Help your employees establish a strong financial foundation by offering financially-focused benefits, like life and disability insurance, retirement savings options and supplemental health benefits that can close the rising financial gap in medical plans.
If your budget doesn’t cover these benefits, consider offering them on a voluntary basis. Access to financial protection benefits are more affordable when offered through the workplace, even if the employee picks up the cost.
Flexible hours or remote working options can also help employees schedule their work days when they’re feeling most productive. This can help reduce presenteeism for mental ill-health, and it also signals to employees that you’re supportive of a healthy work/life balance.
Self-care plays a critical role in overall wellbeing. Encourage employees to do small tasks that’ll help them build resilience over time.
The basics like getting plenty of sleep, eating healthy, drinking water, and exercising are foundational in overall wellbeing.
Beyond these staples, developing appropriate time management and work/life balance skills are also important. Delegating and collaborating are also key to ensure healthy work behaviors which also decrease stress.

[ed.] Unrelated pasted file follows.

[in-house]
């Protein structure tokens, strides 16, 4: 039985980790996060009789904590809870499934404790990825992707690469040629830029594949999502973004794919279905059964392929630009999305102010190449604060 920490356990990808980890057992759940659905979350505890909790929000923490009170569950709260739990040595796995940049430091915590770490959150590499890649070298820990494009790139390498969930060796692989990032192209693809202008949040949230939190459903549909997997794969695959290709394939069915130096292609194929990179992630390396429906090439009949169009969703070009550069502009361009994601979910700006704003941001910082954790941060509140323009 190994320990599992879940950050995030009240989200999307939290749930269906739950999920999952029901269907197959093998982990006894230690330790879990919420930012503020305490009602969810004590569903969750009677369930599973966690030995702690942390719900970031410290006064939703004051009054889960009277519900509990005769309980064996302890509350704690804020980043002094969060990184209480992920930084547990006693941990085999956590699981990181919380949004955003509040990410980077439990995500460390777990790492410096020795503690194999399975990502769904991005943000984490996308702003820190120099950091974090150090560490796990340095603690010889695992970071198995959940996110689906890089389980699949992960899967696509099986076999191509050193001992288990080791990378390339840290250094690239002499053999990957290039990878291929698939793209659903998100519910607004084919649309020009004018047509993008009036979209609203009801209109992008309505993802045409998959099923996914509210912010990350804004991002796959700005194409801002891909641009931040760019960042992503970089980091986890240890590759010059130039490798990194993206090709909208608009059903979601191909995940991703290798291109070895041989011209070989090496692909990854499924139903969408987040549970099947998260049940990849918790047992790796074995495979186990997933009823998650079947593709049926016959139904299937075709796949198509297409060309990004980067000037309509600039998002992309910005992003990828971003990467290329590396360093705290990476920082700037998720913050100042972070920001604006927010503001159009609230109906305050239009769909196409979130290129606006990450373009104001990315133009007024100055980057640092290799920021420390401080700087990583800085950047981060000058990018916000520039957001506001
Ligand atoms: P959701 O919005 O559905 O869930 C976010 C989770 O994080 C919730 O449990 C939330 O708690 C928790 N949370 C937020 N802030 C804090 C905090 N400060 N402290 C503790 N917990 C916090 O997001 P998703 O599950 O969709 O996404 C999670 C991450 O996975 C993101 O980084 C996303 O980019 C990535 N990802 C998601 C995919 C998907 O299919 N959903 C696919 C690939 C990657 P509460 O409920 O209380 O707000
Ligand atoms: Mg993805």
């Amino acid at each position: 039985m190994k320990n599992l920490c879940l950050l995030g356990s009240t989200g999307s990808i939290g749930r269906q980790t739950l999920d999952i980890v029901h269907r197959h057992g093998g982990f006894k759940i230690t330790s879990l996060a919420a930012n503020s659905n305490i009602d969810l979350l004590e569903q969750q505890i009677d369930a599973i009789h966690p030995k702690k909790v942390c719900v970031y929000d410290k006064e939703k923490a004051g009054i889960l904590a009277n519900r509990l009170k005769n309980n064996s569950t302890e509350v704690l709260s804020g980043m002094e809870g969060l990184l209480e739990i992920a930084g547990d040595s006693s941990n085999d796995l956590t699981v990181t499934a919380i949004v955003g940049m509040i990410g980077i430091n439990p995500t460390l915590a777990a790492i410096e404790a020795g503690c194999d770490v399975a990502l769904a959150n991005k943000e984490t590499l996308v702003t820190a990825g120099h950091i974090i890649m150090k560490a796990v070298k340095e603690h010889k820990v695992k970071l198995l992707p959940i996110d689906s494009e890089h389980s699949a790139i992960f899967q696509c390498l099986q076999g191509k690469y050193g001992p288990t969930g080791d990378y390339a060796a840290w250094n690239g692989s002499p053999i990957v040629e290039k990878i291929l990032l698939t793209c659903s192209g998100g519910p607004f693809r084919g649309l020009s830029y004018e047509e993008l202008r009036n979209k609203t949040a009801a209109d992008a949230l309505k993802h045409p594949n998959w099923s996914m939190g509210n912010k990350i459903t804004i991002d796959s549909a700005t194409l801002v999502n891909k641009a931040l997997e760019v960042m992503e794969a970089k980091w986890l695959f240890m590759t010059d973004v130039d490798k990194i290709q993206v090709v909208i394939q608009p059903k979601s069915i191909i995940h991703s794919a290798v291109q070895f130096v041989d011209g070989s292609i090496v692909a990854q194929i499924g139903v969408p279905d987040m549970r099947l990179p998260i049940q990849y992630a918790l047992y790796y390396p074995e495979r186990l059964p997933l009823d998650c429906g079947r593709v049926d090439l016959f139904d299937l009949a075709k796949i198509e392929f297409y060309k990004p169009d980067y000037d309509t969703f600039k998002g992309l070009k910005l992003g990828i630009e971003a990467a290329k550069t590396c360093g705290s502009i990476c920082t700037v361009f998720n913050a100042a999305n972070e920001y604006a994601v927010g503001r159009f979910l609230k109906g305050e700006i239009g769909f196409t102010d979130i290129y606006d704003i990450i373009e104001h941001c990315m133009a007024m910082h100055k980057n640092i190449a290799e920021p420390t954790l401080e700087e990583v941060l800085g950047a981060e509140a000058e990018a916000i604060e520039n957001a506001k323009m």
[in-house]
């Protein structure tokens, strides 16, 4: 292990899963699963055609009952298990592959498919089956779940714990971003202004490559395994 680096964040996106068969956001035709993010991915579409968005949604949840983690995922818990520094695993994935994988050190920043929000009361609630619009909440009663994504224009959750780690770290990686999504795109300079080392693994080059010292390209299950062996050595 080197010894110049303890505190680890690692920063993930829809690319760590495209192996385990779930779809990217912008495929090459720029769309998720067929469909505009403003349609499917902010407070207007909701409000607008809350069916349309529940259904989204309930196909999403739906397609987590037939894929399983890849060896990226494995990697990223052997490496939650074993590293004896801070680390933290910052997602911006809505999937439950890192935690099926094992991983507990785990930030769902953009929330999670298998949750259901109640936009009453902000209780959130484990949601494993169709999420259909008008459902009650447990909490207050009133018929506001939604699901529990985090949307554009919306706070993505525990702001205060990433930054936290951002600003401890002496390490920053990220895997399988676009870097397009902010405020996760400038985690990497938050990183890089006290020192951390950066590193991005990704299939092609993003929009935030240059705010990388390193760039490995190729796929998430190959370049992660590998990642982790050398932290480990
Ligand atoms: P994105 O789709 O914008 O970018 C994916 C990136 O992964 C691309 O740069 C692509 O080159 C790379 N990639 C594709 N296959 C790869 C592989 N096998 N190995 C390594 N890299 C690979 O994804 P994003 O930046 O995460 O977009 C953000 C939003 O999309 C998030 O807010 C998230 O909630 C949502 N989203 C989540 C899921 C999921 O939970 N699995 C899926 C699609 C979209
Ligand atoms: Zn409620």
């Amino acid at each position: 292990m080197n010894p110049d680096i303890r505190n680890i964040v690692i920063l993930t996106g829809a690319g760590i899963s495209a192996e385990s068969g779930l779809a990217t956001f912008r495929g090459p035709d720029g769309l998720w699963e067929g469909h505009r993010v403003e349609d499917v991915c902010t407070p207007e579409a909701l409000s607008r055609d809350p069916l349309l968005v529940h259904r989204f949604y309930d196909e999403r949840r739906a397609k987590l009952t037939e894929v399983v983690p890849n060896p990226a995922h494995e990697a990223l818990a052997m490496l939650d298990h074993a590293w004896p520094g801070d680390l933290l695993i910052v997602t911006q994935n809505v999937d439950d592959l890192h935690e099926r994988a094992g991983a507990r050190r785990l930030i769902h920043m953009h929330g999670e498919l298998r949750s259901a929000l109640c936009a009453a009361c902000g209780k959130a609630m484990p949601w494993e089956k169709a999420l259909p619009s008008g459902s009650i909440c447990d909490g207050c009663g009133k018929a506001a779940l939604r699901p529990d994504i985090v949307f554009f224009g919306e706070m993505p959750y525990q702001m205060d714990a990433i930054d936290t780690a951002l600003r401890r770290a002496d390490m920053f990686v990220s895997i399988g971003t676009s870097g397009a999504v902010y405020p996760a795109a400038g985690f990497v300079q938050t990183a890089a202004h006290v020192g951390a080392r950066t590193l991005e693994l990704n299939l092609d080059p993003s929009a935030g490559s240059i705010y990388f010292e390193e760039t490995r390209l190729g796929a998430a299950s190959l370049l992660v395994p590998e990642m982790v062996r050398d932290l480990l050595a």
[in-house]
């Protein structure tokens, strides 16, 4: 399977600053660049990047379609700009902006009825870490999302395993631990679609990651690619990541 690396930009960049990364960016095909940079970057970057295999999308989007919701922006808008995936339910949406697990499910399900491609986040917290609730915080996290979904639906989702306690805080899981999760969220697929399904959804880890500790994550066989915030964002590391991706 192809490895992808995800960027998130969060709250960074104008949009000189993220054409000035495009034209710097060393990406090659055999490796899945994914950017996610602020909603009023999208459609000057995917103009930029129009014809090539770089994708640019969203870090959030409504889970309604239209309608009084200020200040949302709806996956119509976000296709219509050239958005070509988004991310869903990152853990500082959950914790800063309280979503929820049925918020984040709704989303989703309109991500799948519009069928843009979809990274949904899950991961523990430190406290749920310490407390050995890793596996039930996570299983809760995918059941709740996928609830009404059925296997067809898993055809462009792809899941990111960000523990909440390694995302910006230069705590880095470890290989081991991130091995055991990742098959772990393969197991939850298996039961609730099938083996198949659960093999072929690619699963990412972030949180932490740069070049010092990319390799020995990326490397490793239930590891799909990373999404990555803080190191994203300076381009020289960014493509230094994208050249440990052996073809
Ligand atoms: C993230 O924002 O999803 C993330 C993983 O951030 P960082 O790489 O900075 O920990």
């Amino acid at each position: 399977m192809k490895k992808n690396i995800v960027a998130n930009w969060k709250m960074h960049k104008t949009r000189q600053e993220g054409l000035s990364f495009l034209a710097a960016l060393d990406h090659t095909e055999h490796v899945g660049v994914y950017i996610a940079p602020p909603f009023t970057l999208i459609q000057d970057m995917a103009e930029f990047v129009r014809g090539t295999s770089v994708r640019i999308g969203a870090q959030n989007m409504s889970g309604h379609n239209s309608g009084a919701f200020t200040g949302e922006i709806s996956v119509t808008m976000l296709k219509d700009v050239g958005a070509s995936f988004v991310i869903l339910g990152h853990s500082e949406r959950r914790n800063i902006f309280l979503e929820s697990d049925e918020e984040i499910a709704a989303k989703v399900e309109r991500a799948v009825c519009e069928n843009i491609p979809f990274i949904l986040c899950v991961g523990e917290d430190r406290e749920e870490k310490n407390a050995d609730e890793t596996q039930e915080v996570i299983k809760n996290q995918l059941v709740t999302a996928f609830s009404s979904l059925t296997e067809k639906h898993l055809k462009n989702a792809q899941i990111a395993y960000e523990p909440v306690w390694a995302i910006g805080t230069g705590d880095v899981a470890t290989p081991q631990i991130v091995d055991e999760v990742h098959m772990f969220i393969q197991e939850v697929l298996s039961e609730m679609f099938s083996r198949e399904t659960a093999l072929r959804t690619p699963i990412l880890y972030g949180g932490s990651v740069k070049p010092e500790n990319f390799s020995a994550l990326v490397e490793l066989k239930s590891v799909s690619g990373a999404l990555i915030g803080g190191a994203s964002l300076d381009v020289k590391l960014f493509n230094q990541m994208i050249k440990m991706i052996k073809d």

While technology and our always-on culture make it hard to disconnect, encourage employees to set device off-times so they can fully recharge before the next day. And most important, model this behavior to your staff and limit after hours work and emails.
Having a holistic mental well-being strategy that includes prevention, intervention and protection is essential for unlocking a workforce’s true potential.
Michelle Jackson is assistant vice president for workforce solutions at employee benefits provider Unum. Comment below or email firstname.lastname@example.org.
Before having a baby, I always admired working moms because I knew balancing work and home life would be “challenging.” However, it wasn’t until I returned to work after my own maternity leave that I truly came to understand the plight of the working parent first hand, and to call it “a challenge” is an understatement.